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quarters. A large number of public campi, market squares, alleys with shops or workshops, scuole and parishes gave each sestiere full and equal status as a living unit. In fact the Giardini soon declined and became overgrown, so for all that the area lost its religious gathering places, its relative isolation was left unaltered. The area’s loss of identity, however, can be read in the constant changes in the name of the main street: once filled in, the original Rio di Sant’Anna became Rio Terra, then turned under French rule into the Via Eugenia (after Eugene de Beauharnais, upon whom Napoleon had bestowed the title of Prince of Venice), was rechristened Strada Nuova dei Giardini under the Austrian occupation and finally became Via Garibaldi when Venice joined the Kingdom of Italy in 1866. The third far-reaching political appropriation of the available-seeming because sequestered area took place thanks to Mussolini’s shoreline esplanade. In 1937 the paved embankment, extended all the way to the Giardini, gave the quarter a pompous frontage in precisely the place where its modest rear with its small shipyards had once been. It is a frontage that faces outwards and that, as a national border secured by temporary fences and patrolled by uniformed guards, can be shut off from Castello, because half of it falls under the jurisdiction of the harbour authority and functions as a international seaport with cruise ships that dwarf the small gothic dwellings. The shabby recesses of this historic habitation thus bear the stamp of three different incarnations of political power, palpable expressions of relations of political and economic domination. Because abstract principles are expressed in them, they are – to put it in Hegelian terms – real abstractions: visible objects, which nonetheless manifest the abstract logic of the different ways in which society has been historically constituted. Inside the remarkable triangle carved from the ancient, compact urban fabric by their three intersecting lines live Alvio Gavagnin and his wife Gabriella. Many years ago I noticed Alvio Gavagnin as he sold things in the Via Garibaldi market. Displayed on his stall were fragments of an apparently all-inclusive collection, including a series of carefully constructed large boxes labelled ‘Foto Vere’, and containing many thousands of photographic prints. It was this indication that he valued an obsolete medium that caught my attention. My first impression was correct: once upon a time Gavagnin had learnt to take and to develop photographs from a local newspaper photographer, and had gone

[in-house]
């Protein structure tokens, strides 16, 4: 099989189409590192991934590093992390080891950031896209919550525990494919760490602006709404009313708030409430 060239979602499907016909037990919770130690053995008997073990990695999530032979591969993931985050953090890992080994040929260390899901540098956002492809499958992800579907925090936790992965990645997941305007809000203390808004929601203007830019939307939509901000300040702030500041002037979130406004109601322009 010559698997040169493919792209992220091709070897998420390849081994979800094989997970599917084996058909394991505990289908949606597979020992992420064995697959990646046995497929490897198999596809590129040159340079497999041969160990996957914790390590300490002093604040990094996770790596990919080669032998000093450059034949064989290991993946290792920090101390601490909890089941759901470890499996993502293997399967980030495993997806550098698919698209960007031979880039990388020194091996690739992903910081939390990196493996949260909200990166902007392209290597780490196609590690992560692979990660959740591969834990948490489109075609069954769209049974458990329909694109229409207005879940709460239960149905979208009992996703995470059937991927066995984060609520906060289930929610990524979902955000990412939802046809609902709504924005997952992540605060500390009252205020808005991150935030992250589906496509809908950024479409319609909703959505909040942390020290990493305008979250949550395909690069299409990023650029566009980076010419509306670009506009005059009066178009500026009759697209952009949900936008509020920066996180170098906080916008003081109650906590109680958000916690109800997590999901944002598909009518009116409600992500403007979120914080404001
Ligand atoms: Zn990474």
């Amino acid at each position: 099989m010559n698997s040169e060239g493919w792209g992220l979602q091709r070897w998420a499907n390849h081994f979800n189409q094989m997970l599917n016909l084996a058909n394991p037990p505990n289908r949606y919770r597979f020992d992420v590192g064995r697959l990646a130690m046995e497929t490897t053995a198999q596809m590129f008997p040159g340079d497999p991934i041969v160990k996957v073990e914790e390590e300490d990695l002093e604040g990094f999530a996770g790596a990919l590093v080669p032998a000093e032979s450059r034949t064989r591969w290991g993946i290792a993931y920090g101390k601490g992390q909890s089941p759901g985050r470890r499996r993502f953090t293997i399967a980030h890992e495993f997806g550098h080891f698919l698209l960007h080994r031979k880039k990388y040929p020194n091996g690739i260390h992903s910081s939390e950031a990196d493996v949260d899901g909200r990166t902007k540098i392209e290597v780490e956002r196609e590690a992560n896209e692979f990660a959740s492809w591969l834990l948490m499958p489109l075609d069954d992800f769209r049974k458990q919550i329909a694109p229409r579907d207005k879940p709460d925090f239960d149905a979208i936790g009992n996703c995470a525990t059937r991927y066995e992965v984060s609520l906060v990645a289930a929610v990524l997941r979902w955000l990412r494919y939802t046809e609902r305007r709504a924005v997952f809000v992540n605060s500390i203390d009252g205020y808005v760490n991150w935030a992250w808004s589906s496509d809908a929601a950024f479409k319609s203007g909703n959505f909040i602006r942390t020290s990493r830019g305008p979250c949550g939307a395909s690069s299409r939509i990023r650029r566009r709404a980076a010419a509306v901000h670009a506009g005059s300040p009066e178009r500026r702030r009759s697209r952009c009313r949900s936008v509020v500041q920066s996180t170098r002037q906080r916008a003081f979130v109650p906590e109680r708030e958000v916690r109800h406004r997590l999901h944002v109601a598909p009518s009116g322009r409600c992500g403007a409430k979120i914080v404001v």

north of Via Garibaldi forms a segregated working-class township hidden away behind the rearing fortifications of the Arsenal. Thanks to the intervention of the Napoleonic administration after the end of the Republic, the quarter was set apart from the rest of Venice for a second time. Anticipating Italian fascism and its prophet Marinetti, Napoleon set out a grand plan for enlarging the Arsenal and thereby developing Venice into an enlightened, rationalist metropolis designed to function as the central industrial port of the Adriatic. In its head-on collision with the extreme modesty of the area’s already existing buildings, the regime’s imperial masterplan for Castello is a caricature of Haussmann’s monumental axes and green spaces. By filling in and paving over the central canal, the Rio di Sant’Anna, the mid-point of the residential area was turned into a grandiloquent boulevard – today’s Via Garibaldi, by far the widest street in Venice – and from there, at a right angle, a breach was created in the dense closed-off warren of mediaeval streets to make way for an avenue originally envisaged as six lanes wide. An architectural demonstration of power by means of symmetry was thus thrust into an asymmetrical gothic wilderness, sacrificing a series of churches, cloisters, convents and monasteries4 which can still be made out on Merian’s Prospect of the Topography of Venice (1650) and on Stockdale’s English map5 from shortly before the fall of the Republic. This corridor opened the way to another foreign body, the sixty thousand square metres of green space which are the Giardini. At its far end, the rubble of the demolished sacred buildings was piled up to form a hill, a belvedere overlooking the subject city, transmuted now into an empty cultural sign. Constructed according to a model of the public garden which the Napoleonic regime rolled out across the conquered cities of Italy all the way to Apulia, the Giardini were conceived as a Venetian Central Park, in stark opposition to the internal order of the city. For unlike the typical fortified mediaeval ‘urban container’ – Lewis Mumford’s term for any walled settlement – Venice’s location on water meant that it did not need fortifications, and this that made possible the articulation of the city into a multiplicity of self-organizing urban 4 Various sacred sites within the public gardens have been converted: the church and monastery of San Giuseppe a Castello or San Isepo was rededicated in 1801. The church and monastery of Sant’Anna became a ‘casa di educazione per i cadetti della marina’ in 1806 and the church was converted into a gymnasium. The church of San Gregorio became a mint. The church and monastery of Santa Maria delle Vergini had been given to the Navy in 1806 as well as the church and monastery San Daniele, with the church subsequently being destroyed in 1839. 5 John Stockdale, Plan of the City of Venice, (Piccadilly, 1800).